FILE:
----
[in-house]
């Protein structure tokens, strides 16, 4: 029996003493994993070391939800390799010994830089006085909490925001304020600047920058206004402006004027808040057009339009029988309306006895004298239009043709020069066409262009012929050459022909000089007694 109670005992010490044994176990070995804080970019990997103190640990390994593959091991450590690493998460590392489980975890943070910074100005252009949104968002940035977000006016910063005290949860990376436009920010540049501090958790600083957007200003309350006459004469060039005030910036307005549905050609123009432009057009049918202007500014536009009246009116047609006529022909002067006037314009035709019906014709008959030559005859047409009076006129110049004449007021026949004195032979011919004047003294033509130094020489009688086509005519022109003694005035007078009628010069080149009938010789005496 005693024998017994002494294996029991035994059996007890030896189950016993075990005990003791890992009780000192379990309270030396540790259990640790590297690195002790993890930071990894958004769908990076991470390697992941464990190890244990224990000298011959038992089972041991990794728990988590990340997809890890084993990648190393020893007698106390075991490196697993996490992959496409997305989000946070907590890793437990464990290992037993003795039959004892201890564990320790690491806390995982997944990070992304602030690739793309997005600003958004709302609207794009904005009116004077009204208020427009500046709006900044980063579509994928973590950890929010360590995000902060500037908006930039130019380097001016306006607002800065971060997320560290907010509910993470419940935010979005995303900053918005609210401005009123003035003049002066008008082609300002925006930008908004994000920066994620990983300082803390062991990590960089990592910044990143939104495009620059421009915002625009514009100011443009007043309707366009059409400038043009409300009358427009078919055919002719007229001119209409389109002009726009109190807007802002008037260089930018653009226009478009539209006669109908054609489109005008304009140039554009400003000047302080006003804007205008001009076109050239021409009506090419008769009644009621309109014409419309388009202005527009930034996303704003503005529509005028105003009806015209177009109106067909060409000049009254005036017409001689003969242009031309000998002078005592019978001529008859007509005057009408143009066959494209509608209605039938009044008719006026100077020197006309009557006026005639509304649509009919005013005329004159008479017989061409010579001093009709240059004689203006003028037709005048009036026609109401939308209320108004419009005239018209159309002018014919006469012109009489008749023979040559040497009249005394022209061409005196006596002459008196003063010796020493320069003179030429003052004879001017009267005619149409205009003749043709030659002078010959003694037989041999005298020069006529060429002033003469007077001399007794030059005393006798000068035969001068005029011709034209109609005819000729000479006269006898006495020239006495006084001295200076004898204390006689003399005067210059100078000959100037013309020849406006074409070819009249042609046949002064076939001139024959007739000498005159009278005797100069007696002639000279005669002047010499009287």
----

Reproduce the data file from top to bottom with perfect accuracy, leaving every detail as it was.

[in-house]
């Protein structure tokens, strides 16, 4: 029996003493994993070391939800390799010994830089006085909490925001304020600047920058206004402006004027808040057009339009029988309306006895004298239009043709020069066409262009012929050459022909000089007694 109670005992010490044994176990070995804080970019990997103190640990390994593959091991450590690493998460590392489980975890943070910074100005252009949104968002940035977000006016910063005290949860990376436009920010540049501090958790600083957007200003309350006459004469060039005030910036307005549905050609123009432009057009049918202007500014536009009246009116047609006529022909002067006037314009035709019906014709008959030559005859047409009076006129110049004449007021026949004195032979011919004047003294033509130094020489009688086509005519022109003694005035007078009628010069080149009938010789005496 005693024998017994002494294996029991035994059996007890030896189950016993075990005990003791890992009780000192379990309270030396540790259990640790590297690195002790993890930071990894958004769908990076991470390697992941464990190890244990224990000298011959038992089972041991990794728990988590990340997809890890084993990648190393020893007698106390075991490196697993996490992959496409997305989000946070907590890793437990464990290992037993003795039959004892201890564990320790690491806390995982997944990070992304602030690739793309997005600003958004709302609207794009904005009116004077009204208020427009500046709006900044980063579509994928973590950890929010360590995000902060500037908006930039130019380097001016306006607002800065971060997320560290907010509910993470419940935010979005995303900053918005609210401005009123003035003049002066008008082609300002925006930008908004994000920066994620990983300082803390062991990590960089990592910044990143939104495009620059421009915002625009514009100011443009007043309707366009059409400038043009409300009358427009078919055919002719007229001119209409389109002009726009109190807007802002008037260089930018653009226009478009539209006669109908054609489109005008304009140039554009400003000047302080006003804007205008001009076109050239021409009506090419008769009644009621309109014409419309388009202005527009930034996303704003503005529509005028105003009806015209177009109106067909060409000049009254005036017409001689003969242009031309000998002078005592019978001529008859007509005057009408143009066959494209509608209605039938009044008719006026100077020197006309009557006026005639509304649509009919005013005329004159008479017989061409010579001093009709240059004689203006003028037709005048009036026609109401939308209320108004419009005239018209159309002018014919006469012109009489008749023979040559040497009249005394022209061409005196006596002459008196003063010796020493320069003179030429003052004879001017009267005619149409205009003749043709030659002078010959003694037989041999005298020069006529060429002033003469007077001399007794030059005393006798000068035969001068005029011709034209109609005819000729000479006269006898006495020239006495006084001295200076004898204390006689003399005067210059100078000959100037013309020849406006074409070819009249042609046949002064076939001139024959007739000498005159009278005797100069007696002639000279005669002047010499009287």